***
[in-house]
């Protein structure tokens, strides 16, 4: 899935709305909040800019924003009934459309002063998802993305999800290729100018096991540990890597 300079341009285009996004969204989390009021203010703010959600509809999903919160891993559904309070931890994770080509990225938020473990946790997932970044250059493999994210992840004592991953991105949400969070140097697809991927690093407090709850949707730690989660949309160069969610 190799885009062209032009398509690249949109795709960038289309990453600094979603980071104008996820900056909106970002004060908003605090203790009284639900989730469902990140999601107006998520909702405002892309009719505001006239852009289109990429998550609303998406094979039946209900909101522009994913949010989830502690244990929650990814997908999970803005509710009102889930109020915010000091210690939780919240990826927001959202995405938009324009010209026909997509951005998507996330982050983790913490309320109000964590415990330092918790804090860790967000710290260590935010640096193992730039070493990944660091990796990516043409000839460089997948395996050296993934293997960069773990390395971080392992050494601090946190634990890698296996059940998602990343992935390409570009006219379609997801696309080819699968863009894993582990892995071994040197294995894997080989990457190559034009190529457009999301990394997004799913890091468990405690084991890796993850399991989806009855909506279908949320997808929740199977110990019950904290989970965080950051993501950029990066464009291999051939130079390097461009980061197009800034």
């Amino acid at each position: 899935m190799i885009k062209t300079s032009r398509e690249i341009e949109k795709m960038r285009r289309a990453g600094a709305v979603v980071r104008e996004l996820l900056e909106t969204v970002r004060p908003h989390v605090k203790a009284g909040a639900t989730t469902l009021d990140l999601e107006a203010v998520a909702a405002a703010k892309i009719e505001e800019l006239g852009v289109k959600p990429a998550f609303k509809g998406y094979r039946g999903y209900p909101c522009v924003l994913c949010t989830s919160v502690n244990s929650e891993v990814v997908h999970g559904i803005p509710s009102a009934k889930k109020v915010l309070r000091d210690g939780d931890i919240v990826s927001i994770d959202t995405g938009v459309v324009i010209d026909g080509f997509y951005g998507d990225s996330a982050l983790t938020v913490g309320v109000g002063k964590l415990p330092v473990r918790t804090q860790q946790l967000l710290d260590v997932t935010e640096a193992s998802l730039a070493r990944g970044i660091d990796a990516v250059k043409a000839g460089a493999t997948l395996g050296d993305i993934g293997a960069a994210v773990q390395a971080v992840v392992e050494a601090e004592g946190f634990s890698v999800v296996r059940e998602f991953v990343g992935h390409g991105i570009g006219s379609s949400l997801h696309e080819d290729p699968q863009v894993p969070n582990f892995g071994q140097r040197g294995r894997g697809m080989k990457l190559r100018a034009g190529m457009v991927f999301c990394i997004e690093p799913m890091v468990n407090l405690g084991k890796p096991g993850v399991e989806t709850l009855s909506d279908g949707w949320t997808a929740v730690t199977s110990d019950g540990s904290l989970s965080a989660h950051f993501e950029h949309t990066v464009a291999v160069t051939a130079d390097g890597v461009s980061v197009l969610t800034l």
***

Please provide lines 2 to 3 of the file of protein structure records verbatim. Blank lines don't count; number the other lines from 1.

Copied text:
């Protein structure tokens, strides 16, 4: 899935709305909040800019924003009934459309002063998802993305999800290729100018096991540990890597 300079341009285009996004969204989390009021203010703010959600509809999903919160891993559904309070931890994770080509990225938020473990946790997932970044250059493999994210992840004592991953991105949400969070140097697809991927690093407090709850949707730690989660949309160069969610 190799885009062209032009398509690249949109795709960038289309990453600094979603980071104008996820900056909106970002004060908003605090203790009284639900989730469902990140999601107006998520909702405002892309009719505001006239852009289109990429998550609303998406094979039946209900909101522009994913949010989830502690244990929650990814997908999970803005509710009102889930109020915010000091210690939780919240990826927001959202995405938009324009010209026909997509951005998507996330982050983790913490309320109000964590415990330092918790804090860790967000710290260590935010640096193992730039070493990944660091990796990516043409000839460089997948395996050296993934293997960069773990390395971080392992050494601090946190634990890698296996059940998602990343992935390409570009006219379609997801696309080819699968863009894993582990892995071994040197294995894997080989990457190559034009190529457009999301990394997004799913890091468990405690084991890796993850399991989806009855909506279908949320997808929740199977110990019950904290989970965080950051993501950029990066464009291999051939130079390097461009980061197009800034």
């Amino acid at each position: 899935m190799i885009k062209t300079s032009r398509e690249i341009e949109k795709m960038r285009r289309a990453g600094a709305v979603v980071r104008e996004l996820l900056e909106t969204v970002r004060p908003h989390v605090k203790a009284g909040a639900t989730t469902l009021d990140l999601e107006a203010v998520a909702a405002a703010k892309i009719e505001e800019l006239g852009v289109k959600p990429a998550f609303k509809g998406y094979r039946g999903y209900p909101c522009v924003l994913c949010t989830s919160v502690n244990s929650e891993v990814v997908h999970g559904i803005p509710s009102a009934k889930k109020v915010l309070r000091d210690g939780d931890i919240v990826s927001i994770d959202t995405g938009v459309v324009i010209d026909g080509f997509y951005g998507d990225s996330a982050l983790t938020v913490g309320v109000g002063k964590l415990p330092v473990r918790t804090q860790q946790l967000l710290d260590v997932t935010e640096a193992s998802l730039a070493r990944g970044i660091d990796a990516v250059k043409a000839g460089a493999t997948l395996g050296d993305i993934g293997a960069a994210v773990q390395a971080v992840v392992e050494a601090e004592g946190f634990s890698v999800v296996r059940e998602f991953v990343g992935h390409g991105i570009g006219s379609s949400l997801h696309e080819d290729p699968q863009v894993p969070n582990f892995g071994q140097r040197g294995r894997g697809m080989k990457l190559r100018a034009g190529m457009v991927f999301c990394i997004e690093p799913m890091v468990n407090l405690g084991k890796p096991g993850v399991e989806t709850l009855s909506d279908g949707w949320t997808a929740v730690t199977s110990d019950g540990s904290l989970s965080a989660h950051f993501e950029h949309t990066v464009a291999v160069t051939a130079d390097g890597v461009s980061v197009l969610t800034l």